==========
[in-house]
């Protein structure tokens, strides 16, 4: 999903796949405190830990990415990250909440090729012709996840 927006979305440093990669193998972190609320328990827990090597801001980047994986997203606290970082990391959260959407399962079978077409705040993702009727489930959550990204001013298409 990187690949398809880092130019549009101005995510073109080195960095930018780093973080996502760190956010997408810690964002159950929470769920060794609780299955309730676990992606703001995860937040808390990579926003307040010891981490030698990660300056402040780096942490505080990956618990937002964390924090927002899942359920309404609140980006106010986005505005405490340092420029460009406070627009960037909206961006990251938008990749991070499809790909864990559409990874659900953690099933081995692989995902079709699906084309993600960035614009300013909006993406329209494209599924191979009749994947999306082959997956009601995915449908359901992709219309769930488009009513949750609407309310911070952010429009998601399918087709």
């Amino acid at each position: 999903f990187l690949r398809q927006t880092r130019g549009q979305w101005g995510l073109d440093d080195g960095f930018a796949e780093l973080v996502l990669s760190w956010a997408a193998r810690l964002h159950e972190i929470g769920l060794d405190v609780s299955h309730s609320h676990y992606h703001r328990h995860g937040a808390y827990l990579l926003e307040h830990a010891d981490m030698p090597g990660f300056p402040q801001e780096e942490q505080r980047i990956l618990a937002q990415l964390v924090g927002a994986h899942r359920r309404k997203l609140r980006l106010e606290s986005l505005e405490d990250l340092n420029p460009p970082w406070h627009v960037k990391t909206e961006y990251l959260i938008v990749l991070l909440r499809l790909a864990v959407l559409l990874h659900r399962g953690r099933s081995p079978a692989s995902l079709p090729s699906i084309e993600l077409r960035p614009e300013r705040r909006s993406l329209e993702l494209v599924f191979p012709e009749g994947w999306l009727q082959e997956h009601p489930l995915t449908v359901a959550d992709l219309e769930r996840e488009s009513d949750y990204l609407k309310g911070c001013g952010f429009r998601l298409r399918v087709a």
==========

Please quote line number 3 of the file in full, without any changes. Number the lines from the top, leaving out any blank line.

């Amino acid at each position: 999903f990187l690949r398809q927006t880092r130019g549009q979305w101005g995510l073109d440093d080195g960095f930018a796949e780093l973080v996502l990669s760190w956010a997408a193998r810690l964002h159950e972190i929470g769920l060794d405190v609780s299955h309730s609320h676990y992606h703001r328990h995860g937040a808390y827990l990579l926003e307040h830990a010891d981490m030698p090597g990660f300056p402040q801001e780096e942490q505080r980047i990956l618990a937002q990415l964390v924090g927002a994986h899942r359920r309404k997203l609140r980006l106010e606290s986005l505005e405490d990250l340092n420029p460009p970082w406070h627009v960037k990391t909206e961006y990251l959260i938008v990749l991070l909440r499809l790909a864990v959407l559409l990874h659900r399962g953690r099933s081995p079978a692989s995902l079709p090729s699906i084309e993600l077409r960035p614009e300013r705040r909006s993406l329209e993702l494209v599924f191979p012709e009749g994947w999306l009727q082959e997956h009601p489930l995915t449908v359901a959550d992709l219309e769930r996840e488009s009513d949750y990204l609407k309310g911070c001013g952010f429009r998601l298409r399918v087709a």